The Argentine financial crisis in 2000, and the collapse of
the country's economy in 2001 and 2002, have shaken the
international financial community and raised questions about
the architecture of the international financial system.
As a result of the crisis, some foreign banks with branches,
subsidiaries or affiliates in Argentina have been forced to
make substantial write-offs. Foreign holders of Argentine
sovereign debt have also been forced to accept write-offs as
the government has in effect imposed a low (about 34%) net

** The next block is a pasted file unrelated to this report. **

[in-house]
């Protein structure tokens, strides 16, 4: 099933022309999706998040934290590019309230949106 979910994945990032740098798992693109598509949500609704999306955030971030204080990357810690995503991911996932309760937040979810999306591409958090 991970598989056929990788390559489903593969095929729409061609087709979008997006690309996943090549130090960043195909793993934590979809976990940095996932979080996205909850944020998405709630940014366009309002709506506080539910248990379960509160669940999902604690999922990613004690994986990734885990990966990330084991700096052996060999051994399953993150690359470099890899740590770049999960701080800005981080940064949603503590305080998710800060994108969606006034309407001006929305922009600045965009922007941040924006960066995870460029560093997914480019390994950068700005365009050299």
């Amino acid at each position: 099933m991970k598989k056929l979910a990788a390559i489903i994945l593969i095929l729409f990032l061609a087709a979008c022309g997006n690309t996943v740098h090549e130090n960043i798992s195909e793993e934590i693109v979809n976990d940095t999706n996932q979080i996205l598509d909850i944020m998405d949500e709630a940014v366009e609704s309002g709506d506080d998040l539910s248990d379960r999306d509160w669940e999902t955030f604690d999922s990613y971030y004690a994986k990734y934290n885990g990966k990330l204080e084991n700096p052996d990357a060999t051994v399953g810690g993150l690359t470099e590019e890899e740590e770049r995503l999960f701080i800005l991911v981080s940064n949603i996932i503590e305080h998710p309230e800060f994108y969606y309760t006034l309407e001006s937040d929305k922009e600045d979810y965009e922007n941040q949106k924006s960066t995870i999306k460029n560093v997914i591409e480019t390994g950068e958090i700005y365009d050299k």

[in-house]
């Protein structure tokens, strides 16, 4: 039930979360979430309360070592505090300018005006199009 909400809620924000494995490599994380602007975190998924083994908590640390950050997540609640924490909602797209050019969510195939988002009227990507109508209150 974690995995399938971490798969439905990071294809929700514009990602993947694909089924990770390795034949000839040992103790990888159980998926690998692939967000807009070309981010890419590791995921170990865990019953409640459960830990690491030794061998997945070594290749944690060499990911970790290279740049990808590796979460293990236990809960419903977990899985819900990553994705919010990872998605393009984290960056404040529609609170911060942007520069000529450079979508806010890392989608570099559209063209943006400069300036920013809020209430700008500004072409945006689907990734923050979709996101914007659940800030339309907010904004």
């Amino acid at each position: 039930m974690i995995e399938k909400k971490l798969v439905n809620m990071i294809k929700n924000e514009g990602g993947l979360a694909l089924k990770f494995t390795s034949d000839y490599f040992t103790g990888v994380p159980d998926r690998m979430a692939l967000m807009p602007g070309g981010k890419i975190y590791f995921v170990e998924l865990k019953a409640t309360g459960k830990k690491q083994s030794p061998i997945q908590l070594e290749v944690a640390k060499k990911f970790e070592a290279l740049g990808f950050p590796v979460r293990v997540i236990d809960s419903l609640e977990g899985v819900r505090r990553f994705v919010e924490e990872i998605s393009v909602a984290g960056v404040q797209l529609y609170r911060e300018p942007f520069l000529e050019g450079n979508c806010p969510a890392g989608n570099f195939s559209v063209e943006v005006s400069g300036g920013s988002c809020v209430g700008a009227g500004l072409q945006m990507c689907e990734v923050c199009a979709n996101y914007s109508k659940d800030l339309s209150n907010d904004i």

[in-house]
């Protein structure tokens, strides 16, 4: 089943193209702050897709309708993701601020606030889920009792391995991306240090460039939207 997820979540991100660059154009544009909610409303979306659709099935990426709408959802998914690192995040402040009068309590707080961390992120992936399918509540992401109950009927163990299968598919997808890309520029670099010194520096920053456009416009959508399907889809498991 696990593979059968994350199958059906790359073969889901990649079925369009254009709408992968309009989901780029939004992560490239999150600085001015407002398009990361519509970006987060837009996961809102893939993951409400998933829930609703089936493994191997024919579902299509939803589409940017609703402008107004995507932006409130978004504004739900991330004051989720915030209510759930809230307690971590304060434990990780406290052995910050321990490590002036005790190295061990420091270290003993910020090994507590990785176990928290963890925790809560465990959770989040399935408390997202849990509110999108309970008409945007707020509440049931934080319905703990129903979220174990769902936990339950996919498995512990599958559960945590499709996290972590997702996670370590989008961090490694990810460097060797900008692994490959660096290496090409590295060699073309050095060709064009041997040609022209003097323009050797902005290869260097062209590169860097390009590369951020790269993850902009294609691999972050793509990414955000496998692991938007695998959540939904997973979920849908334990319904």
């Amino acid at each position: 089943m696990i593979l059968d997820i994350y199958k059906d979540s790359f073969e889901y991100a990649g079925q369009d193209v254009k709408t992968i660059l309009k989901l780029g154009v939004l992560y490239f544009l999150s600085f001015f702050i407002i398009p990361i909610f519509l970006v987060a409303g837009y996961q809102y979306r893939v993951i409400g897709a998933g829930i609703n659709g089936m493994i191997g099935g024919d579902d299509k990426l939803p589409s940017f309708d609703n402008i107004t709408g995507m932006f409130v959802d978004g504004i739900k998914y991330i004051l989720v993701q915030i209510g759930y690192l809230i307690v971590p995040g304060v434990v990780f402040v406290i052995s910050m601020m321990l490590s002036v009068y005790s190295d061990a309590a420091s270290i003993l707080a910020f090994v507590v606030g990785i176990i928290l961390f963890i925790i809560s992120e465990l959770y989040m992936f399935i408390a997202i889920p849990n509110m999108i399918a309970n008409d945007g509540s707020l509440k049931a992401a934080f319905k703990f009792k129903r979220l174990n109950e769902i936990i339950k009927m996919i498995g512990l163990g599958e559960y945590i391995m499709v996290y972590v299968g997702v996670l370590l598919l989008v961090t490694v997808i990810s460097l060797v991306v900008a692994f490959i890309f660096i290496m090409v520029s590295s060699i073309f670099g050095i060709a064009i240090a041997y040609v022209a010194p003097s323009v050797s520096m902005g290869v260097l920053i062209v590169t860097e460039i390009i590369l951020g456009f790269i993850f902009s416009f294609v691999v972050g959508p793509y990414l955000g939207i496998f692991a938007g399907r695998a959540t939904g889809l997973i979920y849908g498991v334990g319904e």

present value exchange offer on more than $100 billion in debt,
the largest such exchange in history. Foreign creditors of
other governments also fear that the Argentine rescheduling
sets a dangerous precedent, and the role of the International
Monetary Fund (IMF) in Argentina, both before and after the
crisis, has been questioned.
One issue that has received little attention is the capital
flight from Argentina in recent years, which...